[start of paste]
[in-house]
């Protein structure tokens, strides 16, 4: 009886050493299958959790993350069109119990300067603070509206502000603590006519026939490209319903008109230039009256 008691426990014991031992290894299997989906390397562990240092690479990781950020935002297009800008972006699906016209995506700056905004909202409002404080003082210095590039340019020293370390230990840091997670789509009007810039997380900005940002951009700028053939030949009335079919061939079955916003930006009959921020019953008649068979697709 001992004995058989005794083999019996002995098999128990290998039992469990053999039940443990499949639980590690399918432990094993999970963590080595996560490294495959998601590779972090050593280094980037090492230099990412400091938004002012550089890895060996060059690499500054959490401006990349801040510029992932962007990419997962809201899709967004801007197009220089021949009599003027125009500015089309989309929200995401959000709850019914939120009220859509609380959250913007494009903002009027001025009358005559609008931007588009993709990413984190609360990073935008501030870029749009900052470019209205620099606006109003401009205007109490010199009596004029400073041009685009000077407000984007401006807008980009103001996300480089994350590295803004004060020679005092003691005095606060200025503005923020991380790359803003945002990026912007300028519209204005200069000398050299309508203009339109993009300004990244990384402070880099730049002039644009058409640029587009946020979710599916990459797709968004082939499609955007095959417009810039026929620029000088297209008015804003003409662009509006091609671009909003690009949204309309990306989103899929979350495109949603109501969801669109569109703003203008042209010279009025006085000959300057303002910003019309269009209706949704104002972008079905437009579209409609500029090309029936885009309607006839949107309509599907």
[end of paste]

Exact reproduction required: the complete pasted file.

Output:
[in-house]
């Protein structure tokens, strides 16, 4: 009886050493299958959790993350069109119990300067603070509206502000603590006519026939490209319903008109230039009256 008691426990014991031992290894299997989906390397562990240092690479990781950020935002297009800008972006699906016209995506700056905004909202409002404080003082210095590039340019020293370390230990840091997670789509009007810039997380900005940002951009700028053939030949009335079919061939079955916003930006009959921020019953008649068979697709 001992004995058989005794083999019996002995098999128990290998039992469990053999039940443990499949639980590690399918432990094993999970963590080595996560490294495959998601590779972090050593280094980037090492230099990412400091938004002012550089890895060996060059690499500054959490401006990349801040510029992932962007990419997962809201899709967004801007197009220089021949009599003027125009500015089309989309929200995401959000709850019914939120009220859509609380959250913007494009903002009027001025009358005559609008931007588009993709990413984190609360990073935008501030870029749009900052470019209205620099606006109003401009205007109490010199009596004029400073041009685009000077407000984007401006807008980009103001996300480089994350590295803004004060020679005092003691005095606060200025503005923020991380790359803003945002990026912007300028519209204005200069000398050299309508203009339109993009300004990244990384402070880099730049002039644009058409640029587009946020979710599916990459797709968004082939499609955007095959417009810039026929620029000088297209008015804003003409662009509006091609671009909003690009949204309309990306989103899929979350495109949603109501969801669109569109703003203008042209010279009025006085000959300057303002910003019309269009209706949704104002972008079905437009579209409609500029090309029936885009309607006839949107309509599907």